The Achilles tendon joins your calf muscles to your heel bone. This tendon lifts your heel off the ground during activity. Damage to the Achilles tendon is a common concern. Conditions include bursitis, tendinitis, tendinosis and tendon rupture.
The Achilles (uh-KILL-ease) tendon is a band of tissue in the back of your leg. This tendon links your heel bone (calcaneus, pronounced cal-KAY-nee-us) to your calf muscles. It’s also called the calcaneal tendon.
You have two Achilles tendons, one in each leg. The Achilles tendons are the strongest and biggest tendons in your body. The Achilles averages about 15 centimeters (6 inches) in length, but it’s up to 26 centimeters (10 inches) long in some people.
Achilles tendons can handle about four times a person’s body weight. But people commonly experience Achilles tendon injuries because of the stress put on this tendon. Almost 1 in 4 athletes have an Achilles tendon injury during their lifetime.
Cleveland Clinic is a non-profit academic medical center. Advertising on our site helps support our mission. We do not endorse non-Cleveland Clinic products or services. Policy
The Achilles tendon, also called the heel cord, helps lift your heel off the ground. You use this tendon when you:
The Achilles tendon starts in the middle of your calf and extends down to your heel. It connects your calf muscles (gastrocnemius and soleus muscles) in the back of your lower leg to the heel bone in your foot.
The gastrocnemius muscle has two heads that crisscross the knee joint. This muscle flexes your knee and ankle. The soleus muscle flexes your foot to point your toes downward.
Strong collagen fibers make up the Achilles tendon. As with other tendons, a layer of paratenon cells surround each layer of the Achilles. The paratenon layer provides blood flow to the tendon and lubricates its movement.
Healthcare providers often classify parts of the Achilles as the:
Bursae, small sacs of fluid, cushion your Achilles tendon at its insertion point into your heel. The bursae aren’t part of the Achilles itself, but injuries to the tendon often affect them.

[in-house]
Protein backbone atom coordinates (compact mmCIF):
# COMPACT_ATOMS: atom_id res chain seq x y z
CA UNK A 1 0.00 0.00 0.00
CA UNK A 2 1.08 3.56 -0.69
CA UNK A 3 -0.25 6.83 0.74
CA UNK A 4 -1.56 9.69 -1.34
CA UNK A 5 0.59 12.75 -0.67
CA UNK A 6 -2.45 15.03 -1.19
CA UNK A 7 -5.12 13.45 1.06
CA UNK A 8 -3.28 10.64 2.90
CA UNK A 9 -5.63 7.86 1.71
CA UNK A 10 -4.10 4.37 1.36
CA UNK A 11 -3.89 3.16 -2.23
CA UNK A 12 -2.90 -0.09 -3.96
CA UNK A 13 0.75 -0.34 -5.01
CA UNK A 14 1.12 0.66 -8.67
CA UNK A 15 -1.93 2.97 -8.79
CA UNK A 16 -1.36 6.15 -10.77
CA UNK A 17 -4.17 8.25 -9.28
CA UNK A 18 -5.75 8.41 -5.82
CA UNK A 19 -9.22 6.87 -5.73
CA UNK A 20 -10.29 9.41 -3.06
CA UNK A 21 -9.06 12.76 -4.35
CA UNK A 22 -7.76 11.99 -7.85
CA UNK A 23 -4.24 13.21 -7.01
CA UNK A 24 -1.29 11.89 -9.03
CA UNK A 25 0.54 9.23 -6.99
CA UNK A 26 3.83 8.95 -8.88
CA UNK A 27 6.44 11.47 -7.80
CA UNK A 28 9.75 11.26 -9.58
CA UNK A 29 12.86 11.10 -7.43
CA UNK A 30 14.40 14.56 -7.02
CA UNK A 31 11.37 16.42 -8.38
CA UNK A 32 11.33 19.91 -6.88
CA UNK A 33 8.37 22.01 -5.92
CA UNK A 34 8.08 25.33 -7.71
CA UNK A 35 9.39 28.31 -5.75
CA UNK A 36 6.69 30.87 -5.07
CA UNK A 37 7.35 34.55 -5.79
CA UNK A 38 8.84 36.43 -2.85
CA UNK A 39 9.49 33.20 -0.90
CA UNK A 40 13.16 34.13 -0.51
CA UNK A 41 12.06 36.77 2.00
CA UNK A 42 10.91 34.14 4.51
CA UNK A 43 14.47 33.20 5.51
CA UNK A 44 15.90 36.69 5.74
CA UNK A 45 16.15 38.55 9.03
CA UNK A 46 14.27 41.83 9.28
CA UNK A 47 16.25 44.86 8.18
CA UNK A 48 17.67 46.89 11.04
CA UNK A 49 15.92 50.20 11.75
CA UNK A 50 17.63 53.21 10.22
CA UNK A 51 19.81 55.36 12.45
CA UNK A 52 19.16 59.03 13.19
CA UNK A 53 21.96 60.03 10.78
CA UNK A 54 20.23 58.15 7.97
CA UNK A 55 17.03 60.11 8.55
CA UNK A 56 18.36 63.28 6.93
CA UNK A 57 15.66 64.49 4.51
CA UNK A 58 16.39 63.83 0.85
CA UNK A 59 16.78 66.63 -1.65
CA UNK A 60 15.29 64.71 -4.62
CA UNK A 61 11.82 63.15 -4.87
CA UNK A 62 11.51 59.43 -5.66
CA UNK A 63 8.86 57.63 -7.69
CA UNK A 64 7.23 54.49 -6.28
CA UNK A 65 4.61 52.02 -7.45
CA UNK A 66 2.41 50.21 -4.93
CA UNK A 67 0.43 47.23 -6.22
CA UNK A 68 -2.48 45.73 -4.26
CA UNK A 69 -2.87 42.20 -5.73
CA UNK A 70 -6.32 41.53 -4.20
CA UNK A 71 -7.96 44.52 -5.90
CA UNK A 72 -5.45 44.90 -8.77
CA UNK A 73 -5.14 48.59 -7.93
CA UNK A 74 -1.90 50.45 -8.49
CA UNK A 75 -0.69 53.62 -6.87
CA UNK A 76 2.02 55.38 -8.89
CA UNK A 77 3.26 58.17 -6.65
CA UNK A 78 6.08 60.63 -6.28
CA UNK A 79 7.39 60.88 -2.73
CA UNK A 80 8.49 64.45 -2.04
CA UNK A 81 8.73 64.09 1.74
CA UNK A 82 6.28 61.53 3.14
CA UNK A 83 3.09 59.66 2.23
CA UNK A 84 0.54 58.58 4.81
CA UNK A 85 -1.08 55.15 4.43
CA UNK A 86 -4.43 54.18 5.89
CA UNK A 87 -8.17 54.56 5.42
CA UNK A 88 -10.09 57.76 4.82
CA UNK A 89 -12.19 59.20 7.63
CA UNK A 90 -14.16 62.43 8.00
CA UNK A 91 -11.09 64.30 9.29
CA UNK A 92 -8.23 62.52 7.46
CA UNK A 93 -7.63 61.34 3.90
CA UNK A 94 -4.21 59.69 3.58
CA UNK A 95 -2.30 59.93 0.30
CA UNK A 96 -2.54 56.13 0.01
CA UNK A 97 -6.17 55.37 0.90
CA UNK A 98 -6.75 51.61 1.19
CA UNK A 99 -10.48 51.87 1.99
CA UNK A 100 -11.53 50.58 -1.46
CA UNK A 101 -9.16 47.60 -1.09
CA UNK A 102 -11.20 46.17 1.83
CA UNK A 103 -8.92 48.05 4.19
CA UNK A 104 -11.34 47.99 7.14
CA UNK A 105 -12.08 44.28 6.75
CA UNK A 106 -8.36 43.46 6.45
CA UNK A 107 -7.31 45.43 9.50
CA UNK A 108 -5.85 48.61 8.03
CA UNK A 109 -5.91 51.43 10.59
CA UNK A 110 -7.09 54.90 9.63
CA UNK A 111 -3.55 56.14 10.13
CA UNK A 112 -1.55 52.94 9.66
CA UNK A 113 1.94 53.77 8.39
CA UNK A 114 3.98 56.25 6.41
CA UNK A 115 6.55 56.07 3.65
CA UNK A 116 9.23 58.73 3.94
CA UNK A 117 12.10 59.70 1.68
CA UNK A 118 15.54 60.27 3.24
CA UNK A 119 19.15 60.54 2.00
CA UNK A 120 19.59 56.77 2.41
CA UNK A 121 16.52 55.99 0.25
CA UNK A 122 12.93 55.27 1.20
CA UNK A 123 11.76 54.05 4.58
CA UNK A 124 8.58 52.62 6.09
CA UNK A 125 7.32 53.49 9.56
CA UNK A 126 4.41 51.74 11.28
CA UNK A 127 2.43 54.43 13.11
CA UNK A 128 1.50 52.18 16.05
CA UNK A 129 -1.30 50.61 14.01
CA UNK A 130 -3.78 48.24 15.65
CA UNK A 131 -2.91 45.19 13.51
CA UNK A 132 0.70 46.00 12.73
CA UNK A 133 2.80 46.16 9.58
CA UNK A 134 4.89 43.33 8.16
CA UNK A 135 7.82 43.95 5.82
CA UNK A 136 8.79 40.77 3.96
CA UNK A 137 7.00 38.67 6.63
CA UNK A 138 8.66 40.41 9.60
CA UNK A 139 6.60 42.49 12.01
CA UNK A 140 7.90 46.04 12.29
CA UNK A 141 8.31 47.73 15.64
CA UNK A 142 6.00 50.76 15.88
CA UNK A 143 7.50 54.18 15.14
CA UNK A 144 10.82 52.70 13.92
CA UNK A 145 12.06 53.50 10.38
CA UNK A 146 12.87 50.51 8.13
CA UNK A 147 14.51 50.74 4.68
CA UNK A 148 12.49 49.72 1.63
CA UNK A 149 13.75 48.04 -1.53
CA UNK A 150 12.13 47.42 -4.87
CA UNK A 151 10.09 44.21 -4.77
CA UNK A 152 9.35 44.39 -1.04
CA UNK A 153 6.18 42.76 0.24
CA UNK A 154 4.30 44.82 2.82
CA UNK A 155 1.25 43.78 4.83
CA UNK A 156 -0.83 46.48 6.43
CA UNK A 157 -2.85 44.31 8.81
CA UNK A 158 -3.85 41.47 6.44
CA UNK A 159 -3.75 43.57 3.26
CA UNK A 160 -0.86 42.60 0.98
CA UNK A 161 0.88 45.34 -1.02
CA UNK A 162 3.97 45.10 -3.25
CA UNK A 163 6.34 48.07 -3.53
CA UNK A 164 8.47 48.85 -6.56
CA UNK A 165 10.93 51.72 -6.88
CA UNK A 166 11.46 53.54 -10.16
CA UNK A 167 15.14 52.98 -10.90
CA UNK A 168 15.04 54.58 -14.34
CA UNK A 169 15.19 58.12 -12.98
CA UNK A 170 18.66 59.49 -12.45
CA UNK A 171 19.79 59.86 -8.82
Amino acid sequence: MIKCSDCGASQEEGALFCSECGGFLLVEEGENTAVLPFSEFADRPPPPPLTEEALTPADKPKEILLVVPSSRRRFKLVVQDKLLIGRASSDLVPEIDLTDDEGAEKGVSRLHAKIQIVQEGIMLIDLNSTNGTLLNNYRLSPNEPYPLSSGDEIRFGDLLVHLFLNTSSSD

Problems involving the Achilles tendon are called Achilles tendinopathy. Achilles tendon disorders include:
Your healthcare provider first does a physical exam to check for Achilles tendinopathy. Your provider looks for Achilles tendon pain when they move or press your tendon.
They examine the area around your heel and lower leg for:
Your healthcare provider may also use tests including:
Healthcare providers usually treat calcaneal tendon problems with nonsurgical treatments, including:
If you completely rupture your Achilles tendon, you may need surgery as soon as possible. Your health provider makes a recommendation based on your overall health, age, medical history and seriousness of the tear. Health providers often treat partial Achilles tendon ruptures with nonsurgical treatments.
To help reduce your risk of Achilles tendon problems:
If you still experience pain and symptoms three to six months after you start treatment, you should talk to a healthcare provider. In some cases, severe Achilles tendonitis can lead to an Achilles tendon rupture, which requires surgery.
A note from Cleveland Clinic
Your Achilles tendon connects your calf muscles to your heel bone. Though the Achilles tendon is strong, people frequently experience Achilles tendon injuries. Conditions that impact the Achilles tendon include bursitis, tendinitis, tendinosis and tendon rupture. Providers treat most Achilles tendon issues nonsurgically, though tendon rupture often requires surgery. With proper rest and activity, many Achilles tendon injuries heal within three to six months.
Last reviewed by a Cleveland Clinic medical professional on 09/24/2021.
Learn more about our editorial process.